Lockheed’s SR-91 Aurora

Was there, could there, ever be a replacement for the Lockheed Skunk Works SR-71?

Temporarily, there is. Lockheed’s SR-91 Aurora. Or is there?

Probably one of the most incredible examples of the analog age, the technology behind the Lockheed SR-71 begs a post which I am, actually, in the process of writing. The entire SR-71 program, massively expensive, was taken down — in retrospect — way too early in consideration of the inefficiencies of satellites.

I would refer you, as I display here, to a LeWeb 2012 talk given by a “sled driver” named Brian Shul who lives in Chico, California, not far from Beale AFB where he was assigned as an SR-71 pilot.

An amazing individual with an amazing life, Shul was one of literally a handful of persons privileged and trained to fly the SR-71. After watching the video below about the SR-71 you’ll come to understand what an astounding accomplishment it was to even build the craft, much less make it as efficient and successful as it was.

The SR-71 became an analog aircraft in a digital world that succeeded beyond anyone’s and everyone’s expectations.

Finally, is the SR-91 Aurora a myth?

In 2006, renowned aviation writer Bill Sweetman had stated and derived to a conclusion that, “This evidence of 20 years of examining budget “holes”, unexplained sonic booms, plus the Gibson sighting , helps establish the program’s initial existence. My investigations continue to turn up evidence that suggests current activity. For example, having spent years sifting through military budgets, tracking untraceable dollars and code names, I learned how to sort out where money was going. This year, when I looked at the Air Force operations budget in detail, I found a $9-billion black hole that seems a perfect fit for a project like Aurora.”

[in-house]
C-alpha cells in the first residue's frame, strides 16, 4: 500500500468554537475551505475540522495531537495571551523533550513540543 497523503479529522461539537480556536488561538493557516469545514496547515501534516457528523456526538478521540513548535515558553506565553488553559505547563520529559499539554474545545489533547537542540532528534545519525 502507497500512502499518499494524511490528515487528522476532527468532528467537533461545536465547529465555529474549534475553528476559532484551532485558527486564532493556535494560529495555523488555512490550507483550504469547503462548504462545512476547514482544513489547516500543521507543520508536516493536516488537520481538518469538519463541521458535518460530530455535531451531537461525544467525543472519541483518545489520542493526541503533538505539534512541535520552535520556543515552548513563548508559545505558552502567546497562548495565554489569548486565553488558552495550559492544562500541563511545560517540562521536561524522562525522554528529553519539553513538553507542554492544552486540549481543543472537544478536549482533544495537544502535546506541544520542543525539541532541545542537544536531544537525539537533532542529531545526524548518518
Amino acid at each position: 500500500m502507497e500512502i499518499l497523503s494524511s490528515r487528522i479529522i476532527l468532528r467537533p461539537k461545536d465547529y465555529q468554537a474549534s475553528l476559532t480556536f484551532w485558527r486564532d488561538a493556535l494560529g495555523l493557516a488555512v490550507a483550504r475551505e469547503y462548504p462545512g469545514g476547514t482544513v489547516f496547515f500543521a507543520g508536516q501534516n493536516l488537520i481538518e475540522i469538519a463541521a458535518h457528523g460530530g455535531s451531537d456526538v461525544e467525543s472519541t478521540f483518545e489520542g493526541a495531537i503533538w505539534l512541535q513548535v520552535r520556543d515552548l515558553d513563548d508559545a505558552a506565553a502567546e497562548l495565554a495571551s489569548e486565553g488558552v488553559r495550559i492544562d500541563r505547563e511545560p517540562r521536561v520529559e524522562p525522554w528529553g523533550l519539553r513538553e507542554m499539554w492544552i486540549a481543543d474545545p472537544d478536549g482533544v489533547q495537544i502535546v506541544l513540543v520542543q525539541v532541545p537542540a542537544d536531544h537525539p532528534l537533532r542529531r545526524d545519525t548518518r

You must decide for yourself.



7 thoughts on “Lockheed’s SR-91 Aurora

  1. ‘Something’ is out there… 🙂 That first picture in the video is a CGI of something from a movie a few years ago. FYI, the ‘area’ off the coast is W-291, a restricted area used by Vandenburg, Pt Magu and Edwards… 🙂

    • That’s true. But I had to put some kind of graphic in there. I think we’ve got something; just not sure what. One thing I WILL bet? It’s unmanned.


  2. Visited the Air Force Museum in 86 and had a conversation with an SR-71 driver who just dropped one off to be retired. He stated it was faster to fly the plane around the world than to do a 180 degree turn and return to the point of origin. May have been BS but that’s what he claimed. Hope this new craft has more speed and is stealthier. We need all the advantage we can get.

  3. I believe, and I also believe it IS manned… Runs to high and too fast to be autonomous and flying it like a drone, the pilot in the US and the drone who knows where just don’t work for me…

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